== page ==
“We are unique in the investment community in that we are 100 percent restaurant-focused,” Herrmann said. “That context guides us in a sector that still possesses a volatility stigma despite greater interest from institutional capital these days.”

Fear of volatility comes, in part, from a lack of knowledge about the nuts and bolts of the industry. To overcome this, CapitalSpring’s team combines experience in restaurant operations, private equity, lending and more, all laser-focused on the restaurant sector.

Over the years, we’ve benefitted from a relative lack of capital targeting the restaurant industry. It has allowed us to build a broad network and expand our specialization advantage,” explained Herrmann. “While we’ve seen more firms come in—whether family offices or alternative lenders, companies coming in cold today have to tread very carefully to avoid the pitfalls that are often associated with the restaurant industry.”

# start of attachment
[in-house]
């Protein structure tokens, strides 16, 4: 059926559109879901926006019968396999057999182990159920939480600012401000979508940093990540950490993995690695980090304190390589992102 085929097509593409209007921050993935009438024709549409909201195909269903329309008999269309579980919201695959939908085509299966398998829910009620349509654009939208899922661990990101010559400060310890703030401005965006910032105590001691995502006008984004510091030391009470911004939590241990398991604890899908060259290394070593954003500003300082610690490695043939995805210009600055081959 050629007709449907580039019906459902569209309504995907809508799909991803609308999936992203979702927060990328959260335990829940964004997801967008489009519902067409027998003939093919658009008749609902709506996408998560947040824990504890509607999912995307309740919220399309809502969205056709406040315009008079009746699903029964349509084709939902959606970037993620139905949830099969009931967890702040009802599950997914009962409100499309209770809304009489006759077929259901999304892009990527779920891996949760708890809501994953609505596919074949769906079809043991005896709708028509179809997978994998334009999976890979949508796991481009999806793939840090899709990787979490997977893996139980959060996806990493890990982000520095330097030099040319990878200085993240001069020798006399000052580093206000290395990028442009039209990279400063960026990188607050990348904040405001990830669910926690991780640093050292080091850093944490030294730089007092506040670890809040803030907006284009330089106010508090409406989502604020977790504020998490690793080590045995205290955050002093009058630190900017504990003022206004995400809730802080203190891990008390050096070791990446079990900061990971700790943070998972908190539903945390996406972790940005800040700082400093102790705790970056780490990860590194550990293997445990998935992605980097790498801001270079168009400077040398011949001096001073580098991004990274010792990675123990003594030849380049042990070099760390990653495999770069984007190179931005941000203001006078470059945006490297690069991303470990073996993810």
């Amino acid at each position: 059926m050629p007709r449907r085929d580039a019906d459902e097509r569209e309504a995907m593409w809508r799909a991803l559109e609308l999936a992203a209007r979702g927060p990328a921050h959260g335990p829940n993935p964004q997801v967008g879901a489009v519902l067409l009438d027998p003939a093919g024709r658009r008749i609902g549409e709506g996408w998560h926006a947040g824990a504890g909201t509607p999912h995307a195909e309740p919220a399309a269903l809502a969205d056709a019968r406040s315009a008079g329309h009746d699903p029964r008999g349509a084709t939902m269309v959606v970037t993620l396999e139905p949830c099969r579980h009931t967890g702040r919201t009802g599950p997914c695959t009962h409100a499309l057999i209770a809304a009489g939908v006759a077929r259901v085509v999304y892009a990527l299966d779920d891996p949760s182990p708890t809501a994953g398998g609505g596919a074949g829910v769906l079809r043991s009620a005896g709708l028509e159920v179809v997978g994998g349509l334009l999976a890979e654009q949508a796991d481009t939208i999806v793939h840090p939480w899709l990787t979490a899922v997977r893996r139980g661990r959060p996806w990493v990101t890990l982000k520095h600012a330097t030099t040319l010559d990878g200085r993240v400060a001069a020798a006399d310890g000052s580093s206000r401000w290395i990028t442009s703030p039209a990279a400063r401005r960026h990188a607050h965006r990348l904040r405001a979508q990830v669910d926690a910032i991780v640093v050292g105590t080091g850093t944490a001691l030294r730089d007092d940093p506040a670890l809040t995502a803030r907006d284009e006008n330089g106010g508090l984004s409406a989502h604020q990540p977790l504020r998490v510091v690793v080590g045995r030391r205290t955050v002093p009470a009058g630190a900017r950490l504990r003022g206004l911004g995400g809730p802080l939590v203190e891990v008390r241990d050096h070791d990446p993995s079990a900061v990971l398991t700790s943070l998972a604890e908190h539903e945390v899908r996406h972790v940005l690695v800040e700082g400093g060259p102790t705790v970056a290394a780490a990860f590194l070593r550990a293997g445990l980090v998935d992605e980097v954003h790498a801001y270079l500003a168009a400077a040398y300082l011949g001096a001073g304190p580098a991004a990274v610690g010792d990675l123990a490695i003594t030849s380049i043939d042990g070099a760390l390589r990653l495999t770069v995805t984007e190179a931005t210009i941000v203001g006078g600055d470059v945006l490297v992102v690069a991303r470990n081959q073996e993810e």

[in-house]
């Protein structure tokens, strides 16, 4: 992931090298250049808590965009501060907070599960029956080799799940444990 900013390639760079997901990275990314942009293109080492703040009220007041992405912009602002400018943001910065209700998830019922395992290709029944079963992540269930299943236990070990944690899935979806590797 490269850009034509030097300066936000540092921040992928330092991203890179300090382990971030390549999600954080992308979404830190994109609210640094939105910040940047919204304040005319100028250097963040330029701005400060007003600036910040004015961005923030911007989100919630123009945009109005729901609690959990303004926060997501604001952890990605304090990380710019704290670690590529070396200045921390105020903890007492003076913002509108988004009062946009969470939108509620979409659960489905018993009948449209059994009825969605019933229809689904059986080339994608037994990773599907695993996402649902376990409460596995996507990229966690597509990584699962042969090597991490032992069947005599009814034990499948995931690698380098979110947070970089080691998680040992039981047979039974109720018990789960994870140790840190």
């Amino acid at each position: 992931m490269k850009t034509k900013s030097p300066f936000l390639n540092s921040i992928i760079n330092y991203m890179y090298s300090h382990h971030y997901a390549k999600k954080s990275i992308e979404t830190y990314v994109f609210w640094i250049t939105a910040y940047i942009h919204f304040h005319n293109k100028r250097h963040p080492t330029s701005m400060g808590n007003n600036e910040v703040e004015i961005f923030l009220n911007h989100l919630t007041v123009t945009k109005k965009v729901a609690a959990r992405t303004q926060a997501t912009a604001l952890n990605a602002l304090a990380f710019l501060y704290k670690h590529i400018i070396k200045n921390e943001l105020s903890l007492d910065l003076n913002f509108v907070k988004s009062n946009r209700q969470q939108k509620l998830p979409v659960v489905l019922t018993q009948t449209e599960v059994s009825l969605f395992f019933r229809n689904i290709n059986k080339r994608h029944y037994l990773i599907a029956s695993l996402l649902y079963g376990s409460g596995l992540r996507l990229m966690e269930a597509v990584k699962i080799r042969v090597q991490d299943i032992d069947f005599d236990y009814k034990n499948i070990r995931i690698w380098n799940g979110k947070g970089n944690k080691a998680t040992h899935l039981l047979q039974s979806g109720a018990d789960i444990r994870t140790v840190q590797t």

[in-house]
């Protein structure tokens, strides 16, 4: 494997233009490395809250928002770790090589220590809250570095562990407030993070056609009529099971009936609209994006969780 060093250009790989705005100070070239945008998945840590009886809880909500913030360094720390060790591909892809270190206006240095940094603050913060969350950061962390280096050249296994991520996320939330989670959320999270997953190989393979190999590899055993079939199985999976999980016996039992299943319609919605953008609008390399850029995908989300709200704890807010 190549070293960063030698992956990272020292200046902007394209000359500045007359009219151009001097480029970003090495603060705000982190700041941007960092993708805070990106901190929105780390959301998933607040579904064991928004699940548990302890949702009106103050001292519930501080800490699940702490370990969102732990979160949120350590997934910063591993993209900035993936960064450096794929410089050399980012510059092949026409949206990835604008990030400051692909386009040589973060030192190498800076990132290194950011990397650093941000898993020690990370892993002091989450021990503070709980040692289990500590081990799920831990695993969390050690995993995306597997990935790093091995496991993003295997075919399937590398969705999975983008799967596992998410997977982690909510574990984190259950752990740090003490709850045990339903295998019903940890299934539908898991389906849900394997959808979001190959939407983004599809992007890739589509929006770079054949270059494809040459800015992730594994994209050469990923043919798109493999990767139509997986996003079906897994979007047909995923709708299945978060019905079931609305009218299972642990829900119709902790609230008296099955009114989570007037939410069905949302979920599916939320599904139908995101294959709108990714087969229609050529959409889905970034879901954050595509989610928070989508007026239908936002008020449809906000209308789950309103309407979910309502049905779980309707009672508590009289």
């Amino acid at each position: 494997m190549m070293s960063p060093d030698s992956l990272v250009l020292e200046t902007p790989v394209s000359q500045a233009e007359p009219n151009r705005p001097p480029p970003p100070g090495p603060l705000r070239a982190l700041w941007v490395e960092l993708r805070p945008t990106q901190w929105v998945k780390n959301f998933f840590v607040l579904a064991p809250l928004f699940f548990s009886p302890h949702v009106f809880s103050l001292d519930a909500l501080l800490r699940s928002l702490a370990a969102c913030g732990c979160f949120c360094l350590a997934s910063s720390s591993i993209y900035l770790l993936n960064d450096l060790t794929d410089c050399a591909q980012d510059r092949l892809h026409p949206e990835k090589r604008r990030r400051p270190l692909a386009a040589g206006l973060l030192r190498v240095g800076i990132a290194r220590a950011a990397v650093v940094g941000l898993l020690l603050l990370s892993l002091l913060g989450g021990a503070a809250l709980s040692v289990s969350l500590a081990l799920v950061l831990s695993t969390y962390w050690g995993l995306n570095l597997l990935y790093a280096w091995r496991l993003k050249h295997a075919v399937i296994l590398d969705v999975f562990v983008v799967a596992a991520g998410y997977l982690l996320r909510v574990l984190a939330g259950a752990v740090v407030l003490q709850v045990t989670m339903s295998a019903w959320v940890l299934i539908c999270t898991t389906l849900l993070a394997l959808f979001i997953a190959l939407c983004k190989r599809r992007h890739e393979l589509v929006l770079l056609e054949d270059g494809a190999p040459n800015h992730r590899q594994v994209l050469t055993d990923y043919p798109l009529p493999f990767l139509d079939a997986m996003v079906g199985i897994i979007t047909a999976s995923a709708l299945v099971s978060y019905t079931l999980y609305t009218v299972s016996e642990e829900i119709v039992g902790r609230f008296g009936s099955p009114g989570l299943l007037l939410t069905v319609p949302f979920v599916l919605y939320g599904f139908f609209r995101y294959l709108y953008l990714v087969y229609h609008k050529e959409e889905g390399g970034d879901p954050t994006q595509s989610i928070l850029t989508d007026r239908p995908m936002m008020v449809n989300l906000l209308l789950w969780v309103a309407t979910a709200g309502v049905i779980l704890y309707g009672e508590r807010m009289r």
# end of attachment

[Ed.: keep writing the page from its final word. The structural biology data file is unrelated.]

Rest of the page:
Not so for CapitalSpring, emphasized Herrmann.

“CapitalSpring has historical context that we can leverage in every transaction opportunity we evaluate, whether by brand, segment, or geography, and that’s a real differentiator. We’ve learned so much in these 14 years, and it’s a knowledge base that would be very difficult to replicate.”

Unlike other lenders or investors, CapitalSpring also offers versatile investment and capital solutions.

“Most investors are product-based; they have a singular template in terms of how they approach transactions, which doesn’t necessarily work for the counterparty,” Herrmann said.